It never fails to amaze the phenomenal growth of the city in Victorian times, in the 18th Century a map of London was drawn to try and impress that London was as big as Paris, but by the middle of the 19th Century thhere was no contest. How quickly the collection of villages in north London, the sleepy hamlets of Tottenham, Highgate, Friern Barnet, Colney Hatch became swallowed by a sprawling monster.

There's a great book to accompany the exhibition in case you can't make it to British Library, a dog's breakfast of a building compared to the breathtaking beauty of the neighbouring,St. Pancras, of which more another day.

From the British Library website you can also download overlays of some of the maps as layers for Google Earth. But it would be great if there was some kind of time dimension capability to Google Earth, so that you could zoom backwards and forth in time as well as space. This is something that Dan Hill at the wonderful City of Sound has been banging on for a while, with particular reference to Barcelona.

Wilfullness reigns at Gazprom

The six architects solicited by Russian oil giant Gazprom to design their new headquarters after relocating from Moscow to St. Petersburg, have revealed their designs this week.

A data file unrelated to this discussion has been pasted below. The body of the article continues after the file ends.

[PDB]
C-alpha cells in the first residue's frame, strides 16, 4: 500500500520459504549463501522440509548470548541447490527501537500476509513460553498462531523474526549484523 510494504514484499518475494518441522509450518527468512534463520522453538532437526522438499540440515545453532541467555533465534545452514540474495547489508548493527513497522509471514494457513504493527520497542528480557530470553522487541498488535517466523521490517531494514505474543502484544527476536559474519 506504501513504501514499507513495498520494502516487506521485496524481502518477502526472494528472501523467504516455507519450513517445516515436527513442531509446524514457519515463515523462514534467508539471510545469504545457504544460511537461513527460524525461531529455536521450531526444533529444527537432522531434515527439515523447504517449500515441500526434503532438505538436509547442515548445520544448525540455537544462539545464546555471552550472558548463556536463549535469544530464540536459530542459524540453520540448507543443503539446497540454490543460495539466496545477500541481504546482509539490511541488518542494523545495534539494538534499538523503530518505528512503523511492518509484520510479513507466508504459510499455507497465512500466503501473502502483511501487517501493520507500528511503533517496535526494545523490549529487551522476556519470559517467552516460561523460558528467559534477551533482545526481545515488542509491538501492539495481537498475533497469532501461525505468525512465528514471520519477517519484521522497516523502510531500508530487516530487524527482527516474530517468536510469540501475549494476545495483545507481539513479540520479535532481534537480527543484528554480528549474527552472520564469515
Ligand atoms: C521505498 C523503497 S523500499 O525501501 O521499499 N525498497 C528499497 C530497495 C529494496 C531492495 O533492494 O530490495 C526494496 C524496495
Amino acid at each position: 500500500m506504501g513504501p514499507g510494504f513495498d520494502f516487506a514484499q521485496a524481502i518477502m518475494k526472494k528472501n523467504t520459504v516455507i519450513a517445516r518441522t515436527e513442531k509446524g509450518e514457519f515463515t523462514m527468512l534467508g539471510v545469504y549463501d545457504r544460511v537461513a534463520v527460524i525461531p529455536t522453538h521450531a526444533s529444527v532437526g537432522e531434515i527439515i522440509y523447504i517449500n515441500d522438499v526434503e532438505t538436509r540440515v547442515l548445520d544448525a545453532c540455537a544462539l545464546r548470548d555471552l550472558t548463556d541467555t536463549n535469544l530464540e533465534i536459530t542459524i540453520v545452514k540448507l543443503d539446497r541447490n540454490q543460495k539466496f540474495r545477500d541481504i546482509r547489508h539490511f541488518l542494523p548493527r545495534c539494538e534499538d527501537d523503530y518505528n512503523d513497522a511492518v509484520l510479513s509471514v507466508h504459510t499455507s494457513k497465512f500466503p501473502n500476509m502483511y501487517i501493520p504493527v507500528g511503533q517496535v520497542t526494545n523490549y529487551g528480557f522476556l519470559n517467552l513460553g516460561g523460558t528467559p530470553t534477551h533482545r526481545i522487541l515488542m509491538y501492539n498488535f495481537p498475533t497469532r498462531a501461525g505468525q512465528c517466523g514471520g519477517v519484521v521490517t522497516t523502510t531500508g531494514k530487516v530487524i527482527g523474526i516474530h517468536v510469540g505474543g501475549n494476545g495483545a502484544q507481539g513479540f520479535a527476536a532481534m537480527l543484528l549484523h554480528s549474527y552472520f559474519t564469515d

Situated directly opposite the Smolny Cathedral on the Neva River, the brief for a building not higher than 300m drew condemnation from locals, and a boycott from Russian architects.

Which left the door wide open for a gaggle of starchitects (and RMJM) to submit their designs. You can't tell RMJM aren't starchitect quality because on the official competition page they have their company logo instead of a photo of a serious looking bald-headed man.

Gazprom are set to reveal the chosen design on December 1st. But they've got a tough job - all the designs are unspeakably hideous. Where do you start? Herzog & de Meuron, RMJM, and Massimiliano Fuksas all offer dreamy spires, Nouvel a kind of bridged glass slab, and Libeskind has created what has been called "Brancusi's poodle". Which just leaves Koolhaas/OMA's "will this do?" sugar cube stack. If I was a betting man, I'd put money on Herzog and de Meuron.

Gazprom

Gazprom

Gazprom

Gazprom

In a competition where context has been banished, pure willfulness runs riot. The buildings could look like anything, and as a consequence, they all look like shit. It's rather depressing that the five of the biggest names in world architecture (and RMJM) couldn't come up with a half-decent design amongst them. Fuksas' design looks the most polished, but that's hardly surprising since he's used it before for a project in Savona.

Mikhail Piotrovski, director of the world-famous Hermitage Museum in St. Petersburg, has urged that the project be blocked.

"Some of the designs show genius," he said. "But putting it opposite Smolny would deform the historic skyline of the city and look like a challenge.... It was mere accident that we inherited this fantastic city. We must not damage it."

I find it most surprising that Koolhaas, having spent so long courting the Hermitage as a client, would risk damaging the relationship by coming up with this clunker.